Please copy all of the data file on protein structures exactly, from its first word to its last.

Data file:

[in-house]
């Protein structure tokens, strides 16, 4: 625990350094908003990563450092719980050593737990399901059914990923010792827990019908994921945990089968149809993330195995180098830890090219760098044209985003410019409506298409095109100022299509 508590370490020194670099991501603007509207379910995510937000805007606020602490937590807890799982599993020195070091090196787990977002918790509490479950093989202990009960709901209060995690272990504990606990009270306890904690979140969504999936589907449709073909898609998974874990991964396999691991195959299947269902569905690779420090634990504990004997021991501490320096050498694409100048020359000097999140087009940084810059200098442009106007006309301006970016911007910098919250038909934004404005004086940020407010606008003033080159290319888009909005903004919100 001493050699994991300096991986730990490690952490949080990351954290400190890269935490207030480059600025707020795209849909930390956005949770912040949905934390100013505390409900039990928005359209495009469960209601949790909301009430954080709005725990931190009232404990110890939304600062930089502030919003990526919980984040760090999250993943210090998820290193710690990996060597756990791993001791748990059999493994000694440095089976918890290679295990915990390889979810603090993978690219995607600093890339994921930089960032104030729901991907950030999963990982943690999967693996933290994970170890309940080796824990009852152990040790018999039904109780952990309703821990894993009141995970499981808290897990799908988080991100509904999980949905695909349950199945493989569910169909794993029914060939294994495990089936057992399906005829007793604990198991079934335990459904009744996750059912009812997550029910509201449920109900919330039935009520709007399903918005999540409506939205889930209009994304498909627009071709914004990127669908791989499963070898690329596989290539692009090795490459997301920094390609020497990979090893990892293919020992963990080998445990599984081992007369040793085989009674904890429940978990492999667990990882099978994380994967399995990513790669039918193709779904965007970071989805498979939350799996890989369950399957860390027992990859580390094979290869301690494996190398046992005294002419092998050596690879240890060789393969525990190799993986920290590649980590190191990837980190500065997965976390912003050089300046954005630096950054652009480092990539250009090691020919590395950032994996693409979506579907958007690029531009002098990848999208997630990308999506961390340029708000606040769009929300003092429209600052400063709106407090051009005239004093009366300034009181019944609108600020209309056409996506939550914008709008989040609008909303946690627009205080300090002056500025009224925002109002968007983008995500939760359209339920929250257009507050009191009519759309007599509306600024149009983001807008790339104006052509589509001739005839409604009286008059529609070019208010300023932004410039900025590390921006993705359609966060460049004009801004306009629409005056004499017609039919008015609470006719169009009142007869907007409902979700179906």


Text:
[in-house]
């Protein structure tokens, strides 16, 4: 625990350094908003990563450092719980050593737990399901059914990923010792827990019908994921945990089968149809993330195995180098830890090219760098044209985003410019409506298409095109100022299509 508590370490020194670099991501603007509207379910995510937000805007606020602490937590807890799982599993020195070091090196787990977002918790509490479950093989202990009960709901209060995690272990504990606990009270306890904690979140969504999936589907449709073909898609998974874990991964396999691991195959299947269902569905690779420090634990504990004997021991501490320096050498694409100048020359000097999140087009940084810059200098442009106007006309301006970016911007910098919250038909934004404005004086940020407010606008003033080159290319888009909005903004919100 001493050699994991300096991986730990490690952490949080990351954290400190890269935490207030480059600025707020795209849909930390956005949770912040949905934390100013505390409900039990928005359209495009469960209601949790909301009430954080709005725990931190009232404990110890939304600062930089502030919003990526919980984040760090999250993943210090998820290193710690990996060597756990791993001791748990059999493994000694440095089976918890290679295990915990390889979810603090993978690219995607600093890339994921930089960032104030729901991907950030999963990982943690999967693996933290994970170890309940080796824990009852152990040790018999039904109780952990309703821990894993009141995970499981808290897990799908988080991100509904999980949905695909349950199945493989569910169909794993029914060939294994495990089936057992399906005829007793604990198991079934335990459904009744996750059912009812997550029910509201449920109900919330039935009520709007399903918005999540409506939205889930209009994304498909627009071709914004990127669908791989499963070898690329596989290539692009090795490459997301920094390609020497990979090893990892293919020992963990080998445990599984081992007369040793085989009674904890429940978990492999667990990882099978994380994967399995990513790669039918193709779904965007970071989805498979939350799996890989369950399957860390027992990859580390094979290869301690494996190398046992005294002419092998050596690879240890060789393969525990190799993986920290590649980590190191990837980190500065997965976390912003050089300046954005630096950054652009480092990539250009090691020919590395950032994996693409979506579907958007690029531009002098990848999208997630990308999506961390340029708000606040769009929300003092429209600052400063709106407090051009005239004093009366300034009181019944609108600020209309056409996506939550914008709008989040609008909303946690627009205080300090002056500025009224925002109002968007983008995500939760359209339920929250257009507050009191009519759309007599509306600024149009983001807008790339104006052509589509001739005839409604009286008059529609070019208010300023932004410039900025590390921006993705359609966060460049004009801004306009629409005056004499017609039919008015609470006719169009009142007869907007409902979700179906």